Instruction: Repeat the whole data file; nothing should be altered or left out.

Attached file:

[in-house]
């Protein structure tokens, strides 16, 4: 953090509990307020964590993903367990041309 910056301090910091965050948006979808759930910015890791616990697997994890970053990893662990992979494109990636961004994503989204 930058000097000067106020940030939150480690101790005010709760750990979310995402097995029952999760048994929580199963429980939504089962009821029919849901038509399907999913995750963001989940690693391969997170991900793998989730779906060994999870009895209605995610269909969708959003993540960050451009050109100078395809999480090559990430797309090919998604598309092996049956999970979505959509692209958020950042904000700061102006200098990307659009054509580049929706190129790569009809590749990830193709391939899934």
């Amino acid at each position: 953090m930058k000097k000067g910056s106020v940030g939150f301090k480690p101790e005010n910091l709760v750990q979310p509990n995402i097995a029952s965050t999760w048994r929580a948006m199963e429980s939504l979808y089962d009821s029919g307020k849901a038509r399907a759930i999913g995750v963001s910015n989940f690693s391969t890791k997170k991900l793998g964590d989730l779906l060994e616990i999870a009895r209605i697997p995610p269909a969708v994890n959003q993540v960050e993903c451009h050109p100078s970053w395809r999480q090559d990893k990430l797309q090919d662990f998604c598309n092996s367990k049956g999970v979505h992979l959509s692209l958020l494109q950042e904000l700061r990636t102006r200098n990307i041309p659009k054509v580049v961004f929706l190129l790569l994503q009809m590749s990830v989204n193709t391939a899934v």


[in-house]
């Protein structure tokens, strides 16, 4: 953090509990307020964590993903367990041309 910056301090910091965050948006979808759930910015890791616990697997994890970053990893662990992979494109990636961004994503989204 930058000097000067106020940030939150480690101790005010709760750990979310995402097995029952999760048994929580199963429980939504089962009821029919849901038509399907999913995750963001989940690693391969997170991900793998989730779906060994999870009895209605995610269909969708959003993540960050451009050109100078395809999480090559990430797309090919998604598309092996049956999970979505959509692209958020950042904000700061102006200098990307659009054509580049929706190129790569009809590749990830193709391939899934």
């Amino acid at each position: 953090m930058k000097k000067g910056s106020v940030g939150f301090k480690p101790e005010n910091l709760v750990q979310p509990n995402i097995a029952s965050t999760w048994r929580a948006m199963e429980s939504l979808y089962d009821s029919g307020k849901a038509r399907a759930i999913g995750v963001s910015n989940f690693s391969t890791k997170k991900l793998g964590d989730l779906l060994e616990i999870a009895r209605i697997p995610p269909a969708v994890n959003q993540v960050e993903c451009h050109p100078s970053w395809r999480q090559d990893k990430l797309q090919d662990f998604c598309n092996s367990k049956g999970v979505h992979l959509s692209l958020l494109q950042e904000l700061r990636t102006r200098n990307i041309p659009k054509v580049v961004f929706l190129l790569l994503q009809m590749s990830v989204n193709t391939a899934v």